I'm a vegan, and totally understand where you're coming from. Honestly, it may seem defeatist, but when it comes to stupid/offensive comments about animal rights, I mostly disengage and walk away these days. There are some people you'll never reach and it's an exercise in frustration to try. People who are genuinely interested, have at it, but people who troll you about it? Waste of time. It's also good to remember that often the people who ridicule you or react angrily or dismissively do so because they feel guilty and you've made them uncomfortable. I hardly ever mention my veganism at family dinners, for example, but the conversation often ends up being about meat. I think it's a defensive thing.

    Also, know your facts. Read all you can about factory farming and animal cruelty statistics and baffle morons with the truth. Stay away from quoting PETA- people think they're idiots and are less likely to listen. I don't support their methods either, FTR.

    As for people you know to be animal abusers, involve the law/rescue groups/animal liberation groups. Throw everything you have at them.

    Just a question (and I promise I ask this without moral judgment) if you're going vegetarian for animal rights purposes, isn't it more logical to try for vegan? The dairy and egg industries involve just as much cruelty as the meat ones, sadly.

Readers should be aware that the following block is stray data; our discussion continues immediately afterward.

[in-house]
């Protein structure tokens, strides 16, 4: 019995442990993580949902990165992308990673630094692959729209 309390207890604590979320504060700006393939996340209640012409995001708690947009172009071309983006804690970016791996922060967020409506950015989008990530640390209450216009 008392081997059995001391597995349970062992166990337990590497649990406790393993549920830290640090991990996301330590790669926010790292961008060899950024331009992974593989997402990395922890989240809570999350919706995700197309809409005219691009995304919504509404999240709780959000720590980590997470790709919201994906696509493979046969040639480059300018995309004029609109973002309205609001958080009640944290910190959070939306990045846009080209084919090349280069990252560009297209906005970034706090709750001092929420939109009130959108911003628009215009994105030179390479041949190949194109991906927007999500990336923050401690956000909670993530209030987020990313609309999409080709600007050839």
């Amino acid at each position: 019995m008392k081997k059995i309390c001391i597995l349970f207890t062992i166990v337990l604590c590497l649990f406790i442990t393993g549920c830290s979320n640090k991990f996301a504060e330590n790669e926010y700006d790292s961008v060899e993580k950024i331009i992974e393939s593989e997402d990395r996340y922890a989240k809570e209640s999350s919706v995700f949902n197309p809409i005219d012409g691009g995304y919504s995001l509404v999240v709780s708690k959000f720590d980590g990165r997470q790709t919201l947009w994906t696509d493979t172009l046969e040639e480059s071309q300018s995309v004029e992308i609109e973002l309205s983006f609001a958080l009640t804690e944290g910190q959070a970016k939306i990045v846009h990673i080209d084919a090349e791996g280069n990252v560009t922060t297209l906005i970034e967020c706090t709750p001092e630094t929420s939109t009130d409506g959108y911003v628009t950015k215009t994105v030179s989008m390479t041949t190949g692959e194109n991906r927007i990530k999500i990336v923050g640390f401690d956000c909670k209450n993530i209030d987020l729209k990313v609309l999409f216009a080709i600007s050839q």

riverflowmatthewmartin
  • Thank you for all your insights.

    I am currently working towards vegetarianism. That is hard enough and I have had some health issues with it in the past. As for egg and dairy, I am very choosy and careful where I buy my products from. I've tried a vegan diet for 2 months and it was just too challenging for me. There are fabulous local farmers who provide what I look for and God do I love milk. Lol. But I absolutely see your point about how terrible that industry is as well. Unfortunately it is a lot worse in some countries than others.

    Thank you again everyone. You've given me quite a bit to.....well....meditate on :)
  • I was fortunate in my transition to vegetarianism.

    When our children were small, my wife retired from nursing to stay home. She decided to become a nutritional consultant in an attempt to help people stay healthy and reduce the need to treat them when they are sick.

    Her study of nutrition and the food industry scared us away from eating flesh but it also provided her with the information we needed to get the proper nutrition from other sources.

    Some of my friends commented that they could never stop eating meat and when I asked them why the reply was usually "because it tastes so good". Even though I politely pointed out that taste was a temporary and very small part of the process, most of them continued with their comments about "rabbit food".